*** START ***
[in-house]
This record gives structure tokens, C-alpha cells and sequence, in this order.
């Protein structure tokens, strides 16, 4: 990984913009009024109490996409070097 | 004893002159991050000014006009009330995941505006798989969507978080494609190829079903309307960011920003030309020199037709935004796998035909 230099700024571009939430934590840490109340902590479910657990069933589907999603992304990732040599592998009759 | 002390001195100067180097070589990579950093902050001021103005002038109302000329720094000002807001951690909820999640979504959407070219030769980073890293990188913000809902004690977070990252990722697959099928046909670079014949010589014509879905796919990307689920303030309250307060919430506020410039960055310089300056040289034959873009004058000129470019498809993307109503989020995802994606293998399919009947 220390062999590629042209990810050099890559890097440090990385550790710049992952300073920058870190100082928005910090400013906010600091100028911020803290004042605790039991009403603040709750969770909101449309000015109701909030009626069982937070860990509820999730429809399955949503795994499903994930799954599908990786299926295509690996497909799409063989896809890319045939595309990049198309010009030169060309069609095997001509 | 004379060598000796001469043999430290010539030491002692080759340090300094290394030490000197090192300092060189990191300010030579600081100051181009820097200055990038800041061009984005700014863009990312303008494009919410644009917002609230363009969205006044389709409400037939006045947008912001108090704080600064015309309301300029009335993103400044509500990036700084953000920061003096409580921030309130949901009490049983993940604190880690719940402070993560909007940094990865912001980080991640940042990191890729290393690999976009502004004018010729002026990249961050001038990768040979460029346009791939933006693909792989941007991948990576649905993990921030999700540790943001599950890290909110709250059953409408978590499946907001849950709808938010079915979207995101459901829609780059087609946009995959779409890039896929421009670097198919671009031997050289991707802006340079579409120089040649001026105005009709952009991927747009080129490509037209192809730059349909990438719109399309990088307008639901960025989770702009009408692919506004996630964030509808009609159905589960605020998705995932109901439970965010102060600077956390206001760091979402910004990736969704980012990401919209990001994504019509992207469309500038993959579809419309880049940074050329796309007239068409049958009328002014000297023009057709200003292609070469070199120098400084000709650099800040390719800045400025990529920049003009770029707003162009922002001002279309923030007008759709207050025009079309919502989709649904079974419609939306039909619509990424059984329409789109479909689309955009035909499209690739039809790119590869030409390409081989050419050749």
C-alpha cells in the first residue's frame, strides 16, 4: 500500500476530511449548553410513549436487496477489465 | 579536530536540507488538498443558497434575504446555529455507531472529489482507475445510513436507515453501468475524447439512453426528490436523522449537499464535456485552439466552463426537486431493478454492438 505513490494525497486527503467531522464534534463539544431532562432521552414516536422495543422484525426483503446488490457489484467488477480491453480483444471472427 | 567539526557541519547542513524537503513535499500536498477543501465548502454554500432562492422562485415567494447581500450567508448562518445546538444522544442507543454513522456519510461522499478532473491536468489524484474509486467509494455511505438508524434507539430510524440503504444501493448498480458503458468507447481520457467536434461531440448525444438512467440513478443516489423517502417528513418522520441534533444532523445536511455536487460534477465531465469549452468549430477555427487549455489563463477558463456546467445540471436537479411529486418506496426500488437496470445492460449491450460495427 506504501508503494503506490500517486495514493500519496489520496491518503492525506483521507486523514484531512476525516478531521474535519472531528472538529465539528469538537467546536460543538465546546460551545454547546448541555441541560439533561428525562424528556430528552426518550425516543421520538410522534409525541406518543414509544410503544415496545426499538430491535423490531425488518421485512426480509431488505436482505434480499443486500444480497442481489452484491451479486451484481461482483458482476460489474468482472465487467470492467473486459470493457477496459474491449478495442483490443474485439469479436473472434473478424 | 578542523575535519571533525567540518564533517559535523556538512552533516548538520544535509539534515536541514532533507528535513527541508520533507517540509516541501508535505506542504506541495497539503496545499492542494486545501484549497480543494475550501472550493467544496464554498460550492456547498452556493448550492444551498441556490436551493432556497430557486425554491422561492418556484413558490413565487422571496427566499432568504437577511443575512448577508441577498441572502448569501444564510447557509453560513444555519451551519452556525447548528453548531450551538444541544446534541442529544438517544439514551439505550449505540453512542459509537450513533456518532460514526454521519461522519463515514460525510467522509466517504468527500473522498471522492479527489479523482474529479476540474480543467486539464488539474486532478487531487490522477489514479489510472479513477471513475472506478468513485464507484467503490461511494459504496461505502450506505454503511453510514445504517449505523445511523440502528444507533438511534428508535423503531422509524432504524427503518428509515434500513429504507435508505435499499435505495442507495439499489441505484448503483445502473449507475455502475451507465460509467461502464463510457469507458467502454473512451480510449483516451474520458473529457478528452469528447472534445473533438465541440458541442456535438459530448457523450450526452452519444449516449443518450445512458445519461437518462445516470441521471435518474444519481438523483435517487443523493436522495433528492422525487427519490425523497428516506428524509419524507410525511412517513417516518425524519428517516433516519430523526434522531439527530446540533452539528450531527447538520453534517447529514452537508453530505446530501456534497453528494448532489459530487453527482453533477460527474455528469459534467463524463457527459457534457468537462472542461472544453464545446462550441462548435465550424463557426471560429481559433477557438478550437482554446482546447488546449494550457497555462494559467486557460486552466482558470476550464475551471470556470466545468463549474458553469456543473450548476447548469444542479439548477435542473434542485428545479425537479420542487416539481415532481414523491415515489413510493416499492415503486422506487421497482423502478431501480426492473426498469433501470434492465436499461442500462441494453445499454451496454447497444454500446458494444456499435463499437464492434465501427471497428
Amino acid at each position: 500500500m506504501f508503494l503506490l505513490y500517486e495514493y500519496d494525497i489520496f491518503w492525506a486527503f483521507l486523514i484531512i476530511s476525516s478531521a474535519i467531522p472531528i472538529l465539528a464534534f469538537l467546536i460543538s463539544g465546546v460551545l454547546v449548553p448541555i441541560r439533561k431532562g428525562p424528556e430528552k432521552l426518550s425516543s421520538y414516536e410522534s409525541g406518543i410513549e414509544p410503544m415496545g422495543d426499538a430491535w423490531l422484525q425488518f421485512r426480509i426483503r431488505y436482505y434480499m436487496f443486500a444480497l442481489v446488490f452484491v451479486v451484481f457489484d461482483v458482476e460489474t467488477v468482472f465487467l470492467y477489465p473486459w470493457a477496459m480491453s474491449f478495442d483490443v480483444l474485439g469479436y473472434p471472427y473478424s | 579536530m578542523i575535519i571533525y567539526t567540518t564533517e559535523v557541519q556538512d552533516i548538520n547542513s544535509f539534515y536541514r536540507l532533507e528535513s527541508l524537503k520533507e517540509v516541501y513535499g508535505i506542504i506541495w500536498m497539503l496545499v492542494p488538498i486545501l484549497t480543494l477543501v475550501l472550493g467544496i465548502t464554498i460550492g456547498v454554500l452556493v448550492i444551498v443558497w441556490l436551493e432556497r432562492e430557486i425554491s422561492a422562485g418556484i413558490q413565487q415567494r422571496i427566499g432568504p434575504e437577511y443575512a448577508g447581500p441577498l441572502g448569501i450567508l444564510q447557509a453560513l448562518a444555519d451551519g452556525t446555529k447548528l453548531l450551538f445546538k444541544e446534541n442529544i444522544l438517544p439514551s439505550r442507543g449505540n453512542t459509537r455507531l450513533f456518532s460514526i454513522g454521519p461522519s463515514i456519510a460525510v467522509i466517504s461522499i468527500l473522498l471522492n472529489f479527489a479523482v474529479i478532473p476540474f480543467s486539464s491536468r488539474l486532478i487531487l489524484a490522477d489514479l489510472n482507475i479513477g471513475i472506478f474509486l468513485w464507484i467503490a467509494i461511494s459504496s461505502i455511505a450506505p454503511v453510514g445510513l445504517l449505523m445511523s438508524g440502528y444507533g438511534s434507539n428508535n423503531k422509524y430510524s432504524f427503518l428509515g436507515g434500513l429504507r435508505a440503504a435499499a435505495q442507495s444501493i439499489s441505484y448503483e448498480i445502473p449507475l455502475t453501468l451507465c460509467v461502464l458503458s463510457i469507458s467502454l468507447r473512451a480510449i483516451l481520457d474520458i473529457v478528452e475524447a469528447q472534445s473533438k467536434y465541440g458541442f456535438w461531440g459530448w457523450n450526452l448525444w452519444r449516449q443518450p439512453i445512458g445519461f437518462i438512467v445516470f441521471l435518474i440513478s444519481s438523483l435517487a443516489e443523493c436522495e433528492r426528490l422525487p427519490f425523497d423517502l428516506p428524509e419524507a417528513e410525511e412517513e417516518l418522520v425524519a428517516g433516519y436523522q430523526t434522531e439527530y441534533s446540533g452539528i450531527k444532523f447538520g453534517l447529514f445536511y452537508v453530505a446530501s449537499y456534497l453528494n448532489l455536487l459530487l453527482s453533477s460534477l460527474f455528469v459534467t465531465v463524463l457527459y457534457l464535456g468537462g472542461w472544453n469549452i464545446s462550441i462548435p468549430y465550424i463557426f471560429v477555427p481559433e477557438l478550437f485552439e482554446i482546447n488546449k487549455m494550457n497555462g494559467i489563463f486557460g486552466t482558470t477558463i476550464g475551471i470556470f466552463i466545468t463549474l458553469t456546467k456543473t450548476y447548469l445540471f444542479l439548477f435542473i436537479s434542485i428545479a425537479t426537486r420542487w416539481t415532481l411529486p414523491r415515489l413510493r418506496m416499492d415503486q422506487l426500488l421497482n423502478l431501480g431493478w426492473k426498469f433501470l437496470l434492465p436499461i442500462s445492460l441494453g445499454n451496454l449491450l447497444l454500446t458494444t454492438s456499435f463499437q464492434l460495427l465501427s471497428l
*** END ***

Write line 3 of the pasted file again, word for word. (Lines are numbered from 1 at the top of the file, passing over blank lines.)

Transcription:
């Protein structure tokens, strides 16, 4: 990984913009009024109490996409070097 | 004893002159991050000014006009009330995941505006798989969507978080494609190829079903309307960011920003030309020199037709935004796998035909 230099700024571009939430934590840490109340902590479910657990069933589907999603992304990732040599592998009759 | 002390001195100067180097070589990579950093902050001021103005002038109302000329720094000002807001951690909820999640979504959407070219030769980073890293990188913000809902004690977070990252990722697959099928046909670079014949010589014509879905796919990307689920303030309250307060919430506020410039960055310089300056040289034959873009004058000129470019498809993307109503989020995802994606293998399919009947 220390062999590629042209990810050099890559890097440090990385550790710049992952300073920058870190100082928005910090400013906010600091100028911020803290004042605790039991009403603040709750969770909101449309000015109701909030009626069982937070860990509820999730429809399955949503795994499903994930799954599908990786299926295509690996497909799409063989896809890319045939595309990049198309010009030169060309069609095997001509 | 004379060598000796001469043999430290010539030491002692080759340090300094290394030490000197090192300092060189990191300010030579600081100051181009820097200055990038800041061009984005700014863009990312303008494009919410644009917002609230363009969205006044389709409400037939006045947008912001108090704080600064015309309301300029009335993103400044509500990036700084953000920061003096409580921030309130949901009490049983993940604190880690719940402070993560909007940094990865912001980080991640940042990191890729290393690999976009502004004018010729002026990249961050001038990768040979460029346009791939933006693909792989941007991948990576649905993990921030999700540790943001599950890290909110709250059953409408978590499946907001849950709808938010079915979207995101459901829609780059087609946009995959779409890039896929421009670097198919671009031997050289991707802006340079579409120089040649001026105005009709952009991927747009080129490509037209192809730059349909990438719109399309990088307008639901960025989770702009009408692919506004996630964030509808009609159905589960605020998705995932109901439970965010102060600077956390206001760091979402910004990736969704980012990401919209990001994504019509992207469309500038993959579809419309880049940074050329796309007239068409049958009328002014000297023009057709200003292609070469070199120098400084000709650099800040390719800045400025990529920049003009770029707003162009922002001002279309923030007008759709207050025009079309919502989709649904079974419609939306039909619509990424059984329409789109479909689309955009035909499209690739039809790119590869030409390409081989050419050749």